Bogus assurances on ambiguous agreement?

           NON-disclosure of contents of the framework agreement, which the Union government signed with the NSCN-IM in August 2015, remains a headache for the Central leaders on account of posers being raised from various quarters on the rationale for keeping the details under wrap while in Manipur obscurity of the pact continues to create ripples. Though speculations were rife that either the Centre or the Naga rebel group would unravel under what understanding the agreement came about, there has been no palpable sign of keenness on the part of parties involved to make the deal public, with the exception of the NSCN-IM periodically issuing statements claiming that the Framework Agreement centres on recognition of legal rights of the Nagas, paves the way for the proclaimed ‘legitimate rights for the integration of Nagas’, transformation of Naga history, etc. The framework agreement was also one of the key issues in the recently conducted Manipur assembly elections while in neighbouring Nagaland, which has been the core zone of the Naga political movement, the pact has often resulted in public leaders voicing suspicion that the agreement could be endorsement of unilateral vision of the Naga signatory. NSCN-IM, on its part, had also gone to the extent of claiming that some individuals are trying to sabotage the peace talks between them and the Central government, thus signifying that the agreement lacks the unequivocal consensus of the Naga public.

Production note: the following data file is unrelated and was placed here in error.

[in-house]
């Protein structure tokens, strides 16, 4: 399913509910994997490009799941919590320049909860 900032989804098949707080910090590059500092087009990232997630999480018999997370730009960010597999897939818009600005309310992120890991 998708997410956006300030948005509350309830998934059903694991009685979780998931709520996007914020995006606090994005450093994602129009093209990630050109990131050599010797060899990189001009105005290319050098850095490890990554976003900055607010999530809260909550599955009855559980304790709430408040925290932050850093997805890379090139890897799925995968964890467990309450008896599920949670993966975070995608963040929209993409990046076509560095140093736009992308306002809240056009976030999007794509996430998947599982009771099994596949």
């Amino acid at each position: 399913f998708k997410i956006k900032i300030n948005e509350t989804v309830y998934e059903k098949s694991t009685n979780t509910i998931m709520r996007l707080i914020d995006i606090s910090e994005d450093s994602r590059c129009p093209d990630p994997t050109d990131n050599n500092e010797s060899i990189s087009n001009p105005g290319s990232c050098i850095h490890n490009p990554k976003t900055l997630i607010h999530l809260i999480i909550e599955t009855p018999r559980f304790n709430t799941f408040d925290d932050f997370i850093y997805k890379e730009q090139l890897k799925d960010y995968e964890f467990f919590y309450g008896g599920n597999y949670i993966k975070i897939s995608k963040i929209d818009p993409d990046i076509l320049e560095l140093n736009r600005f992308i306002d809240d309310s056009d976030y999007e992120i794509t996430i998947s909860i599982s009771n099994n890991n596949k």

Amid such gripping situation arising out of the ambiguous nature of the agreement, the Central Information Commission (CIC) seeking that the pact files be handed over to it, in case the Home Ministry is not willing to disclose the details under the Right to Information (RTI) Act, not only assumes significance but is bound to refuel yet another bout of heated debate, at-least in Manipur. The latest development relates to denial by the Home ministry to share relevant information in-spite of an RTI application filed by one Venkatesh Nayak of Commonwealth Human Rights Initiative, an international non-governmental organisation formed to support human rights among members of commonwealth nations. It is learnt that section 8(1)(a) of the RTI Act allows withholding information, the disclosure of which will prejudicially affect the sovereignty and integrity of India, the security, strategic, scientific or economic interests of the state, relation with a foreign state or lead to incitement of an offence. Another significant outcome of the RTI application is the report about the Home Ministry claiming that it does not have any files related to the agreement and that they are in the possession of the Joint Intelligence Committee. Taking into account of the Home ministry’s confession that it could not provide the details but still stating that JIC remains under its ambit then it is questionable on what premise many Central ministers, including Prime Minister Narendra Modi and Union home minister Rajnath Singh, gave assurances during the assembly election campaign that there is ‘no mention of Manipur’ in the framework agreement or contains nothing detrimental to the interest of Manipur and its people.

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